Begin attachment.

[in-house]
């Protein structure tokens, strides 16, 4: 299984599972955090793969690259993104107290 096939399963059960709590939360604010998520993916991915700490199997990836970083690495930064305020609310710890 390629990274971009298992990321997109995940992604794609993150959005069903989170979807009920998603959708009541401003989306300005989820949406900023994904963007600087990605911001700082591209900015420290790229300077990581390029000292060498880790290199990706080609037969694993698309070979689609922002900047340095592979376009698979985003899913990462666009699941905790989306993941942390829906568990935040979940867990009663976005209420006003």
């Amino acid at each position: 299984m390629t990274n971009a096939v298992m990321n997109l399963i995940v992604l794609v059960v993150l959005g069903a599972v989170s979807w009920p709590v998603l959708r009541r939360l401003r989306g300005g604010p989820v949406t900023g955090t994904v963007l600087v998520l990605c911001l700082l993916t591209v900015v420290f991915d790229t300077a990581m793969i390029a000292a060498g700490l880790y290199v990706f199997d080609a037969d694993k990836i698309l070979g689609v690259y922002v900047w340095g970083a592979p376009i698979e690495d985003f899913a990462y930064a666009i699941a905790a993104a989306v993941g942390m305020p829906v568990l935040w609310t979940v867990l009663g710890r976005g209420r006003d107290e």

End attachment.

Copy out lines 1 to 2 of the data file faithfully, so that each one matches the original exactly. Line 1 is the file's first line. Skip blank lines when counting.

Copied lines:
[in-house]
């Protein structure tokens, strides 16, 4: 299984599972955090793969690259993104107290 096939399963059960709590939360604010998520993916991915700490199997990836970083690495930064305020609310710890 390629990274971009298992990321997109995940992604794609993150959005069903989170979807009920998603959708009541401003989306300005989820949406900023994904963007600087990605911001700082591209900015420290790229300077990581390029000292060498880790290199990706080609037969694993698309070979689609922002900047340095592979376009698979985003899913990462666009699941905790989306993941942390829906568990935040979940867990009663976005209420006003």